How do modern translation companies actually operate? Do they even still exist? The question is a fair one. You might say it is hard enough already keeping pace with the breakneck changes in everyday life. Of course, these changes have left their mark on translation agencies in Switzerland as well.
So what does working in a translation company today look like? What exactly does a translation project manager do? Let’s take a glimpse into this constantly changing profession.
Jobs in a translation company: not just for translators
Translators work in a translation company. Although this statement is not technically false, it does not reflect the conventional situation. An estimated 75% of all translators work on a freelance basis. This means they do not sit physically in a translation company as an employee and in-house translator; instead, they work as independent contractors from their home office, a co-working space or even on the road, as ‘digital nomads’. Many, however, have a client portfolio that includes translation agencies or firms that regularly work with one and the same translator. These partnerships with agencies and firms give freelance translators a certain degree of stability as well as regular work. But if translators do not work in a translation company, who does? Which services are on offer and who handles which tasks?
One-stop shop for language services
Which professions are there in a translation company? Good question! Of course, translation agencies are all structured slightly differently from each other. Medium-sized to large companies that offer a range of other language services in addition to translation will therefore often refer to themselves as language service providers, or ‘LSP’s for short. The services they offer can include editing and proofreading, transcription und transcreation, copywriting or all the technological services like machine translation or terminology services.
A wide service offering needs competent professionals with specific abilities. Alongside the conventional roles like CEO, COO, accountants, HR and marketing specialists, a translation company needs ‘translation project managers’, who are sometimes also called ‘language managers’.
They are responsible for carrying out translation projects without a hitch from A to Z.
But just which processes and responsibilities fall within the role of translation project manager?
What does a translation project manager do?
A translation project manager mostly acts in a coordinating capacity. They are also professionals who act as intermediaries between two sides: clients and translators.
They are the first point of contact for any clients needing a translation or any other language services. They provide advice tailored to the situation where required. For more complex projects such as website or app translations, the technical phases usually need to be discussed in advance: On which CMS is a website based? What is the easiest and most secure way to export the text and then reimport it? Can the layout be reproduced 1:1 in all the target languages. How is the app programmed? Do UX texts need to be localised?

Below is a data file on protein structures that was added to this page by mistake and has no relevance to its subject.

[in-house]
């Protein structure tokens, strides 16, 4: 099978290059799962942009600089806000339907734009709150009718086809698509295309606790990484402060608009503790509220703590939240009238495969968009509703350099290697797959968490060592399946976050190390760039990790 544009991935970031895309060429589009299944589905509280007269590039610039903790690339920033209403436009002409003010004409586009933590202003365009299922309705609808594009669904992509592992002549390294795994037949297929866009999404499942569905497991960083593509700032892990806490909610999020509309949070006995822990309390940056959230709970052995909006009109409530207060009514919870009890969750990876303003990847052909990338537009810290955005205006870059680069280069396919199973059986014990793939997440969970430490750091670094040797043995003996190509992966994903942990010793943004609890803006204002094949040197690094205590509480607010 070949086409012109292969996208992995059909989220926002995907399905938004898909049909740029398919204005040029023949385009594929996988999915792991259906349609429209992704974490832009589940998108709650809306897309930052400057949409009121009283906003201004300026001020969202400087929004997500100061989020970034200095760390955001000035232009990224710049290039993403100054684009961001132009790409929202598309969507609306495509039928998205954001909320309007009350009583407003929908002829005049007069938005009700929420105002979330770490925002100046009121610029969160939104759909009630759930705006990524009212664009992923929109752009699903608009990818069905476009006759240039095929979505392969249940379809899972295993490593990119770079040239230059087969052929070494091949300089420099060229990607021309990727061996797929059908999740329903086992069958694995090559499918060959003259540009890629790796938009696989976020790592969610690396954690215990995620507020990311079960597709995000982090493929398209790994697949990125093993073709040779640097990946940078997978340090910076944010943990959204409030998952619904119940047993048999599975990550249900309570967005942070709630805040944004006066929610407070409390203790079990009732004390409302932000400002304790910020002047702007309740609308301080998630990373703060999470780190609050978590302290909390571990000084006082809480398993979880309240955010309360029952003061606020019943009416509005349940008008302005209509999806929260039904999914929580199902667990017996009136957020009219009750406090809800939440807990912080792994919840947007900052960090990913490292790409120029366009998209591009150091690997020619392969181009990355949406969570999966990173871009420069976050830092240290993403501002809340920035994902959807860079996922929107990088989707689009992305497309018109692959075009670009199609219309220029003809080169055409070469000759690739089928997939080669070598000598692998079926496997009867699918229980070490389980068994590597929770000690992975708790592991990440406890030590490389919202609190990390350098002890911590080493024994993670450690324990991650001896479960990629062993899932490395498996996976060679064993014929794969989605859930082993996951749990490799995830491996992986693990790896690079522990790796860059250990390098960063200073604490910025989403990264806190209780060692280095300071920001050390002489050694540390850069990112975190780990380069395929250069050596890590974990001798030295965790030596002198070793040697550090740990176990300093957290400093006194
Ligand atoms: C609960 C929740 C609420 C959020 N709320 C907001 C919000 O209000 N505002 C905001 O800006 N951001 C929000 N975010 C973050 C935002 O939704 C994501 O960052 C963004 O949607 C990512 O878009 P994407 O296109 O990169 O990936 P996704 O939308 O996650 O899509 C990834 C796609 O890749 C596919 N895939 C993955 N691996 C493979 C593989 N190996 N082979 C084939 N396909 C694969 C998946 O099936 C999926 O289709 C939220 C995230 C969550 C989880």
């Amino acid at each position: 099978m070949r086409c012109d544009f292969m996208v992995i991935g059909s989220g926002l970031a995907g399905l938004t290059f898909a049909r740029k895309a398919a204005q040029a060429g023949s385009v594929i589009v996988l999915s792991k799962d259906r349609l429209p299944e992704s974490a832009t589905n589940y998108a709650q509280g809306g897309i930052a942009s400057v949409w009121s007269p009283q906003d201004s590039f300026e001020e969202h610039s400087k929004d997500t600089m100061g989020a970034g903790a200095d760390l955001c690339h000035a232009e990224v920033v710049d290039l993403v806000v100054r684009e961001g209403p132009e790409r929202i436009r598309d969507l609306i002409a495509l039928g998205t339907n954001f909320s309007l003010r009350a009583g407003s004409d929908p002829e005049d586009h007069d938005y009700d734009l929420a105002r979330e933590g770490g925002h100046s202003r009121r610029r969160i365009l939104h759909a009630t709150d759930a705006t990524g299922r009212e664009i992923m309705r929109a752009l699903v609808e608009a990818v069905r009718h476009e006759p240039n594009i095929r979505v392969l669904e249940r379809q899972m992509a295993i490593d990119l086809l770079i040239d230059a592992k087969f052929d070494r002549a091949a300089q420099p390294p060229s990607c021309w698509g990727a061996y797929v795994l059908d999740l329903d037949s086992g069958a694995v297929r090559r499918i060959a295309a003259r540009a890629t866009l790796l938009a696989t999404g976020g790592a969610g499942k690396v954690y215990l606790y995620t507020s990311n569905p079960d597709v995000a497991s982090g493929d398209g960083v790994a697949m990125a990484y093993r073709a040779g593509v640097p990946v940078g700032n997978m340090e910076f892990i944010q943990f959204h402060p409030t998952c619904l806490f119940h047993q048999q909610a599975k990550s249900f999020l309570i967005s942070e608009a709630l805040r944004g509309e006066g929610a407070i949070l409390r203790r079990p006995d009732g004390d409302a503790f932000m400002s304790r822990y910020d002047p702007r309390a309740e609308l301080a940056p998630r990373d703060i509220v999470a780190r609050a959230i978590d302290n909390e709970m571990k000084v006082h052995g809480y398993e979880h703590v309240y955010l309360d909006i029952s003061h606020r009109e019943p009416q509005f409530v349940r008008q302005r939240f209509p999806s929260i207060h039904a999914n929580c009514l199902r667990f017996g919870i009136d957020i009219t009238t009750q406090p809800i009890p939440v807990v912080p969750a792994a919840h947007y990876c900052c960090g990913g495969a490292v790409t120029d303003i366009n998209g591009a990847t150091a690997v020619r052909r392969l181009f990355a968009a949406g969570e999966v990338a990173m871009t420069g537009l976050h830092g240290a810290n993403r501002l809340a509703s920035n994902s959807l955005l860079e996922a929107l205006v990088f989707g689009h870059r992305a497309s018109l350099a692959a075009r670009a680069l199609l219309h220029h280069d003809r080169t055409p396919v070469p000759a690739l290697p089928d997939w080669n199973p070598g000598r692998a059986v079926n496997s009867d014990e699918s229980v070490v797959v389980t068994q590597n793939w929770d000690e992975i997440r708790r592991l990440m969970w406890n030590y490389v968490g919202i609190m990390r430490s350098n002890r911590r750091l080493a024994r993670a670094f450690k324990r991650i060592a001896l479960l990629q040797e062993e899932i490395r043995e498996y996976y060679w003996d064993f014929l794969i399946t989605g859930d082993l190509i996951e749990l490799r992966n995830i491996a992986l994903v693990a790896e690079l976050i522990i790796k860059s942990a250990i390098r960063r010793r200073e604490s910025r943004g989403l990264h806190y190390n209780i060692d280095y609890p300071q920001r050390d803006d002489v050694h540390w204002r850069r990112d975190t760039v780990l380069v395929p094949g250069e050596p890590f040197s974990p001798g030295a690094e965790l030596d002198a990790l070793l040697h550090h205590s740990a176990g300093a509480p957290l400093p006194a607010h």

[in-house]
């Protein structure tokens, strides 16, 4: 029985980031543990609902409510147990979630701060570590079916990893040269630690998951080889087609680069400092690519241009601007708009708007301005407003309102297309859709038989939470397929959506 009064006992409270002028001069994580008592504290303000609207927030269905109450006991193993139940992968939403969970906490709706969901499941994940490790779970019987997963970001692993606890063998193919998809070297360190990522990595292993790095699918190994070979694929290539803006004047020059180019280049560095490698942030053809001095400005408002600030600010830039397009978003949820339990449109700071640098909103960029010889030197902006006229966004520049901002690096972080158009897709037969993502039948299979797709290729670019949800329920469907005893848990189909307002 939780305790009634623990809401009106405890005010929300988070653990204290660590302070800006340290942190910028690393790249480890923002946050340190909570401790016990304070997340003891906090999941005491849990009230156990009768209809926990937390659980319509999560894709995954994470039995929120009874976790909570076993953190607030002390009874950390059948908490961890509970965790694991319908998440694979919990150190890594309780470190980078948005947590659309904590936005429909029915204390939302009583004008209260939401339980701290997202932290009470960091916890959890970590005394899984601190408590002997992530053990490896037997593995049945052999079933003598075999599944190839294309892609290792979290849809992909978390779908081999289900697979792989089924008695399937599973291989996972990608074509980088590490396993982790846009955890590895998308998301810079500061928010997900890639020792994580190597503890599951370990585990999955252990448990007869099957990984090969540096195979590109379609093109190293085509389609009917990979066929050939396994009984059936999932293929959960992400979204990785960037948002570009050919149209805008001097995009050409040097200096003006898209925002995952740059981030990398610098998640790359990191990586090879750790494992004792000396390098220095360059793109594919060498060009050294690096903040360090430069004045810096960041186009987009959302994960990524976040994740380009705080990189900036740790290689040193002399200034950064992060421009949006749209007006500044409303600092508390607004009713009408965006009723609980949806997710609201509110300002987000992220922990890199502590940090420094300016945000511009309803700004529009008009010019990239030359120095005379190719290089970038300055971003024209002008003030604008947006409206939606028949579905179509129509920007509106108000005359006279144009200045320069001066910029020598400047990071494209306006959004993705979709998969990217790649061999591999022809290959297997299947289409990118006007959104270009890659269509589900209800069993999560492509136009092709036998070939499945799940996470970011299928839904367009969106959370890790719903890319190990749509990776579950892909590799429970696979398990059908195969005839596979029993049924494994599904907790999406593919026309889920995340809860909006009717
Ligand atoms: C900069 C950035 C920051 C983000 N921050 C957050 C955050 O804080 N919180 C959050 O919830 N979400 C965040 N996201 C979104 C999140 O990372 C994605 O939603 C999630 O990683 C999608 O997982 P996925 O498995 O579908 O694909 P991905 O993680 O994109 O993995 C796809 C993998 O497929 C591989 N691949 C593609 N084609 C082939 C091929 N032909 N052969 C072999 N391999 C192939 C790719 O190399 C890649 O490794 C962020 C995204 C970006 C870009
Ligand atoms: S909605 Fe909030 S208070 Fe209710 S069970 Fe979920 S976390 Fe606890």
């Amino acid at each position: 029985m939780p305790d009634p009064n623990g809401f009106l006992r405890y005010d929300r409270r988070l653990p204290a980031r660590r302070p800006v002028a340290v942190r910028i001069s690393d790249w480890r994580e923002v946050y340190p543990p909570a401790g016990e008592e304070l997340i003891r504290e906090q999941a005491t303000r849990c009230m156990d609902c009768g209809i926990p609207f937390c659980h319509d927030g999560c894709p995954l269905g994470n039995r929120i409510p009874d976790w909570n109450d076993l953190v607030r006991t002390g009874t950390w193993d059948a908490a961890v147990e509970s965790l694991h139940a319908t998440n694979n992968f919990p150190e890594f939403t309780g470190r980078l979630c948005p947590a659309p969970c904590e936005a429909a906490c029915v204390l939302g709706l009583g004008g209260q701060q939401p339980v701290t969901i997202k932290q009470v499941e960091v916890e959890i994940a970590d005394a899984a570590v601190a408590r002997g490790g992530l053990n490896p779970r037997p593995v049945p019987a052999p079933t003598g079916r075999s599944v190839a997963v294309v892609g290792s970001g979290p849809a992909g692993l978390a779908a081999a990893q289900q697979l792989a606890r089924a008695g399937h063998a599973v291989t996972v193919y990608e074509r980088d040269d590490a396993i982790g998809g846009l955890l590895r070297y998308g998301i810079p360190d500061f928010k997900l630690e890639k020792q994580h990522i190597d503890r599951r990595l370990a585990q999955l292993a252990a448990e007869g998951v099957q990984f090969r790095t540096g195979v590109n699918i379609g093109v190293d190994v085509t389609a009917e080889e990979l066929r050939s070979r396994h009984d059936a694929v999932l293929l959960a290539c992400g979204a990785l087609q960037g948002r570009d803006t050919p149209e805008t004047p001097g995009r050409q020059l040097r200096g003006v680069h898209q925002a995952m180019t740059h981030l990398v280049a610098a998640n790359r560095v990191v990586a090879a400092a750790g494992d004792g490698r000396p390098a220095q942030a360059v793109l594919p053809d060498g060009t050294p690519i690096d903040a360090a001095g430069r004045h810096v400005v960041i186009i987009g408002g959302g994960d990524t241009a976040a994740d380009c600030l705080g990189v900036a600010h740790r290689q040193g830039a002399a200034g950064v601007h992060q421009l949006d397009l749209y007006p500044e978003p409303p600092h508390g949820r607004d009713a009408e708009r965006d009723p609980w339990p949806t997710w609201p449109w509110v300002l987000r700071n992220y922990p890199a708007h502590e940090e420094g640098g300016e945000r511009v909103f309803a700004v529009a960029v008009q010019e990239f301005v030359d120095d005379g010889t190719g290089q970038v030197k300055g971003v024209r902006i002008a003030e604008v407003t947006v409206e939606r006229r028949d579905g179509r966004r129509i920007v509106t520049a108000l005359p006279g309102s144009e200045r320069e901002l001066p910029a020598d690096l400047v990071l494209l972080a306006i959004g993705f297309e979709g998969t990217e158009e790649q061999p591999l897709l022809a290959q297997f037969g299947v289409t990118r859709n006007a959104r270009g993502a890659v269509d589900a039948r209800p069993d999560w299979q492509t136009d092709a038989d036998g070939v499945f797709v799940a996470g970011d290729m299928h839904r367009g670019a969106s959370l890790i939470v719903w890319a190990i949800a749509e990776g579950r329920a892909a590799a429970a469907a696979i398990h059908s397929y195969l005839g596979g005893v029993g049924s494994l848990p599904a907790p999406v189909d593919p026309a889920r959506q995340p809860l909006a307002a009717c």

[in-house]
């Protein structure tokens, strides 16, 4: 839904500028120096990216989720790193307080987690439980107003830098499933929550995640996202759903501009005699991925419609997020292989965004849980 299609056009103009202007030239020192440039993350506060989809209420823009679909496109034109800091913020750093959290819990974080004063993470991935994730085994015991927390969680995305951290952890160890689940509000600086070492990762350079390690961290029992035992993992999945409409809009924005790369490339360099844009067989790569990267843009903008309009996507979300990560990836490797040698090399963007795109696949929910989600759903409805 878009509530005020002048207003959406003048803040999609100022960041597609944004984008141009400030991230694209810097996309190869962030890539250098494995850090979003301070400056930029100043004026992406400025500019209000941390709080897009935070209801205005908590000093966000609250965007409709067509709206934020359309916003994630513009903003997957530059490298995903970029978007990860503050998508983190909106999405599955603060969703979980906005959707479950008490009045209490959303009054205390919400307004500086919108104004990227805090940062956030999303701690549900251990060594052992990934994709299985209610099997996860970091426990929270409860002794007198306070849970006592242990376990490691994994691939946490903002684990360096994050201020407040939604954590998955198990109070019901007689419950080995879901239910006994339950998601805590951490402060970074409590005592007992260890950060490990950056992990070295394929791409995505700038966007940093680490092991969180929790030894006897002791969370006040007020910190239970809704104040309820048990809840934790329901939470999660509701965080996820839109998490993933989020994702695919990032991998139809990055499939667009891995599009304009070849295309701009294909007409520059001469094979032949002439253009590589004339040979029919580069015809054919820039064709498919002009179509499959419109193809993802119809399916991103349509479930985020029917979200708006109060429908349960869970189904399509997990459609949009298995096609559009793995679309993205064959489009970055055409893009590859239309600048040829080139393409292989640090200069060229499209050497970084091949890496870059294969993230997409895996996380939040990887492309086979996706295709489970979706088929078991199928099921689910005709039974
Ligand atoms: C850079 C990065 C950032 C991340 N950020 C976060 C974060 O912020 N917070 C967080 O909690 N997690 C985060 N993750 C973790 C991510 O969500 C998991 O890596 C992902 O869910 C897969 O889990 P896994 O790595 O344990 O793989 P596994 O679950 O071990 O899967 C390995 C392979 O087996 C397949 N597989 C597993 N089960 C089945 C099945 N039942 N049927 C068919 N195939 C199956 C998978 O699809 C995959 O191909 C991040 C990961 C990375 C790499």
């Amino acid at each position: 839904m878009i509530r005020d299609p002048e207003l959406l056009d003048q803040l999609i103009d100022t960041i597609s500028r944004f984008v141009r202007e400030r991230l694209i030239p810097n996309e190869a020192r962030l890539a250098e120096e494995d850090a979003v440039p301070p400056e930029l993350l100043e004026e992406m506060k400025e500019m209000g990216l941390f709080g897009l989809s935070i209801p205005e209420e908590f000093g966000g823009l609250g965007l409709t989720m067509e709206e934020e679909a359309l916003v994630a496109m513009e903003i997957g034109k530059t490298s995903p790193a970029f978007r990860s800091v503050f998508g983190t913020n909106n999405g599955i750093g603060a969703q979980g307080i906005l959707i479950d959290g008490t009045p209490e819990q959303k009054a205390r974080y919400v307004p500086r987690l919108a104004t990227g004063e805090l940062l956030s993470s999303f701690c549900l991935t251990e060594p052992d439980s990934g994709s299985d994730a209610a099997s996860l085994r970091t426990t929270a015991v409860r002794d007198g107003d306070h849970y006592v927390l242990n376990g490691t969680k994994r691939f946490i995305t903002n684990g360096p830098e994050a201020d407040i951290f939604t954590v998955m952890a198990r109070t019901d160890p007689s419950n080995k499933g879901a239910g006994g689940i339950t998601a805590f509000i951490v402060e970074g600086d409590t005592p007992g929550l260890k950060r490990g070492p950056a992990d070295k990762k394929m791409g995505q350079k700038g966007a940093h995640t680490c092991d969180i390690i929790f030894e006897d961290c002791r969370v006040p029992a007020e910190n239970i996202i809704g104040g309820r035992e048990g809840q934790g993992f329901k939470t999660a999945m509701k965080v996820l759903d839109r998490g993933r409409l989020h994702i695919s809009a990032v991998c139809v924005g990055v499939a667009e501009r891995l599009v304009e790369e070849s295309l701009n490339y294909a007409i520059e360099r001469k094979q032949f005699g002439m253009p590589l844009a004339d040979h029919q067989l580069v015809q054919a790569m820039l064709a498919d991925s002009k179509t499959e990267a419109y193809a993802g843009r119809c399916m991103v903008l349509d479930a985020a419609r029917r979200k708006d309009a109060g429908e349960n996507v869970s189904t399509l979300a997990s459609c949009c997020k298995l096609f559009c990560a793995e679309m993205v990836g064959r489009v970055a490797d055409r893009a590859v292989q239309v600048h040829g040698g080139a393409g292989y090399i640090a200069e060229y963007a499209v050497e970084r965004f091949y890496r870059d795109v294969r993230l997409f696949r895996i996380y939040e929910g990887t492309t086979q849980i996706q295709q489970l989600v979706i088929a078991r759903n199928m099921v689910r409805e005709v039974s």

These are all important points and need to be taken into consideration. Depending on the medium, the type of text and the language combination, drawing up an offer can be simple or more complex.
Once the client has given the go-ahead for a translation, the project manager creates the corresponding language project in the order system. Translations are usually handled using the RWS Trados Studio software package. The project manager selects the appropriate specialist translator for each language project from the translator database.
When the finished and corrected translation comes back, a final quality assurance is performed. The project manager is usually responsible for this as well, before they finally deliver the verified translation to the client and remain on hand to answer any questions.
Which qualifications do you need to become a translation project manager?
Anyone looking to work as a translation project manager will need one thing in any event: an above-average flair for languages. Does that sound pretty generic and vague to begin with? Let us explain in a bit more detail.
Although translation project managers do not carry out translations themselves, they still need to have a certain command of languages. This helps when planning an order and checking the quality. In many cases, a degree in translation forms the professional basis, but qualifications in linguistics or multilingual communication also provide a sturdy foundation for the job.
In Switzerland, you will need to speak at least two and ideally three of the national languages. In addition to a basic linguistic education and an affinity for languages, the following qualities can prove useful:
- The ability to grasp things quickly and to work in an independent, structured and precise manner
- Familiarity with CAT tools and proficient in the MS Office palette
- Success- and solution-orientated
- Good soft skills and a keen team player
- Approachable and with a good sense of responsibility
- Excellent customer focus
Dream job: translation project manager
Today, there are a number of innovative language solutions alongside human translation: machine translation, language recognition software and artificial intelligence are just a few of the many keywords.
But the profession of translator has far from died out, as technology is a long way from being able to hold a candle to expert human knowledge.
And wherever there is a demand for translations, there will also be a demand for articular project managers.
You can find information on the potential qualifications available from the ZHAW School of Applied Linguistics.
Here is an overview of positions open at SwissGlobal.